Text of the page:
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New And Need Advice

Discussion in 'Working the Steel' started by ClaireLindemann, Dec 10, 2017.

  1. ClaireLindemann

    ClaireLindemann New Member

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    Hi I’m completely new to Blacksmithing and the only knowledge I have is from forged and fire. I live in rural Saskatchewan and was wondering what type of forge is the best for me as well as what type of hammer I should pick up? Also where can I pick up steel for forging?
     
  2. Mythtaken

    Mythtaken Staff Member CKM Staff

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    Welcome to Canadian Knifemaker. Let's start at the top:

    Forged in Fire is a fun show to watch. However, what you see there represents just a portion of what's involved in making knives. They show you all the exciting parts with lots of flame and pounding hot metal. They don't show you the hours spent figuring out the design, choosing material, sanding (oh, the sanding!), and the finishing work.

    A lot of knifemakers start out doing stock removal, rather than forging (some of us never leave it). It's cheaper to get into, requires fewer tools and less space, and lets you learn the basics of shaping and finishing a knife first. Forging a knife blade is a lot harder than it looks on TV -- it takes a lot of practice.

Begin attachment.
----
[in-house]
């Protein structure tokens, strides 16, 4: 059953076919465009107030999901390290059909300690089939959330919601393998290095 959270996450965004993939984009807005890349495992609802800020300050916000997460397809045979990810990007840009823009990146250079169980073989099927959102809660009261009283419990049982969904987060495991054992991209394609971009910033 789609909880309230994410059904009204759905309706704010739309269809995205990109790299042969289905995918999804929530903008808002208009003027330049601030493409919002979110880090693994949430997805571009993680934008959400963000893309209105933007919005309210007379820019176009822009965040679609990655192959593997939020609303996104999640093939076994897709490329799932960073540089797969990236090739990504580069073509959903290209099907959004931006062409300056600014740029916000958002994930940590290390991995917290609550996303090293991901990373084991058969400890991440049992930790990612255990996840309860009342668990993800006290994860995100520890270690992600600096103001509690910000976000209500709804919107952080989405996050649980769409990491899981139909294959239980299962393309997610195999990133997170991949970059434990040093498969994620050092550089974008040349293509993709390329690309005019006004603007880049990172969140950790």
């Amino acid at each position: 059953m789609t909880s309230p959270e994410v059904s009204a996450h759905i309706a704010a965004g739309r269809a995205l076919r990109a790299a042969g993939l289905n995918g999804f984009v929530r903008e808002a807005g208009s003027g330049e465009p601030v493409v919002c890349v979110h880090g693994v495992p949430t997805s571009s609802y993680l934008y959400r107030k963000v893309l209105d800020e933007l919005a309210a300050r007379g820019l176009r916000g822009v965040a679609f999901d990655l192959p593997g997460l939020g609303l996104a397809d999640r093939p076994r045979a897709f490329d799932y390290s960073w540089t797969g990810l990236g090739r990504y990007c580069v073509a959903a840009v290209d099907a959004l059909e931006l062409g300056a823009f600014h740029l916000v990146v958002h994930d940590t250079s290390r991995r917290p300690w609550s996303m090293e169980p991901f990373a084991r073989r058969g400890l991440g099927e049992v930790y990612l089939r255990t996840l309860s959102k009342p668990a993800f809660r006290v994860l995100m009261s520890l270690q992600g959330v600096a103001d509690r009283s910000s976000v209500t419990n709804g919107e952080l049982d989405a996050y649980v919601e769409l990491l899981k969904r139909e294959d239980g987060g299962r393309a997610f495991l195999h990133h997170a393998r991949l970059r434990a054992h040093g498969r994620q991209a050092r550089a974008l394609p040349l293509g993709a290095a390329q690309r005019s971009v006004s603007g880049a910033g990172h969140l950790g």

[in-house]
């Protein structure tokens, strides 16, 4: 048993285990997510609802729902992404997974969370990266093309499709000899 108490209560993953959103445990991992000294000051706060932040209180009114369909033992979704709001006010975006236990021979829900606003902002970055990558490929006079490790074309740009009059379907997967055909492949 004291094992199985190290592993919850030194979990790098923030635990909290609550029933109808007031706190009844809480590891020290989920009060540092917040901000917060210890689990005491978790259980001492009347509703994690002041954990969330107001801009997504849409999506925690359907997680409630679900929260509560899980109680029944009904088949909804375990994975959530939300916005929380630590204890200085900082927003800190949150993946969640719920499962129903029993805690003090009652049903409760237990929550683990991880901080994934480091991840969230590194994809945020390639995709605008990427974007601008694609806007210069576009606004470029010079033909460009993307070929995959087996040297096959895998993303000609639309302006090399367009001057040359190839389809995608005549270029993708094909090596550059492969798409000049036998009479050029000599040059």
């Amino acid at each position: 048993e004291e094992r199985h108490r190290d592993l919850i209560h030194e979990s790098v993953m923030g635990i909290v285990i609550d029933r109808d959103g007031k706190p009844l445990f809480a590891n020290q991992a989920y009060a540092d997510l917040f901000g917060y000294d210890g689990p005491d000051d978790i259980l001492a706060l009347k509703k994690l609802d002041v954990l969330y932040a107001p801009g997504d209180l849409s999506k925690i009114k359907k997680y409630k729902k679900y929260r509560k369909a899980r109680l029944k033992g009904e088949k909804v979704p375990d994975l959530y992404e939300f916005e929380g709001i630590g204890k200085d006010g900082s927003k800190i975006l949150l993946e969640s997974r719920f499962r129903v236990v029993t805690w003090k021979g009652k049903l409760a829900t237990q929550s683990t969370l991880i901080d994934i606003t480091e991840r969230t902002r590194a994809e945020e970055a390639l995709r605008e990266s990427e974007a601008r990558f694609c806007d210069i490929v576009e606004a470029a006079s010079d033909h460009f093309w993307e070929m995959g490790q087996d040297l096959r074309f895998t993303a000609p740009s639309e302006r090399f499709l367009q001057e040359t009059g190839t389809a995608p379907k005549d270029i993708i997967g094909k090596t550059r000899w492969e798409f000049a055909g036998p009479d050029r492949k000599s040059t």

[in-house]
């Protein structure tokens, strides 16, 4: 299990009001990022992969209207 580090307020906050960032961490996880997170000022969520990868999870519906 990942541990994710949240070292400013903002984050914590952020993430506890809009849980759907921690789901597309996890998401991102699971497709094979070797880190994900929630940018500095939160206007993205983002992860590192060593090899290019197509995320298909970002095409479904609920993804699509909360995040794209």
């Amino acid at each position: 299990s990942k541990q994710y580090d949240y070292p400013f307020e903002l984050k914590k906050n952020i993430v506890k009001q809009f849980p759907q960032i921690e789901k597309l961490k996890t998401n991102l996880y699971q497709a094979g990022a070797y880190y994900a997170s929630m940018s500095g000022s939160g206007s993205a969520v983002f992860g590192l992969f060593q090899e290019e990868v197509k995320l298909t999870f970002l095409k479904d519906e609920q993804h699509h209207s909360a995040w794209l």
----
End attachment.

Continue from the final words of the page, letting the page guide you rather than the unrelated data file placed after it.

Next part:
If you do want to go ahead with forging right away, I recommend a propane powered gas forge rather than a coal one. It's a lot easier to start up and manage the heat. You'll find a few different forge build examples on here, or you can buy a ready-made one from various places. You'll also need an anvil (doesn't have to be a traditional blacksmith's anvil). For hammers, you'll want a lot of them in different sizes and shapes to help you move the metal in the way you need. You'll also likely want punches and drifts and various cutting tools too. And don't forget tongs to hold the hot steel.

    When it comes to steel, forget about the TV show. They make it look like you can grab a few parts from an old car or truck and make some knives, but all the material on that show is carefully chosen (and cleaned of dangerous chemicals). Generally speaking, junk steel renders junk knives. Every steel has its own requirements for heat-treating. Working with unknown metal will usually end in failure. Buy good knife steel. There aren't many good sources in Sask. Check out knifemker.ca for what's available (remember, you won't be forging stainless steel).

    Hope that helps. I'm sure others will provide more information. If you have specific questions, ask away and we'll do what we can to answer them.
     

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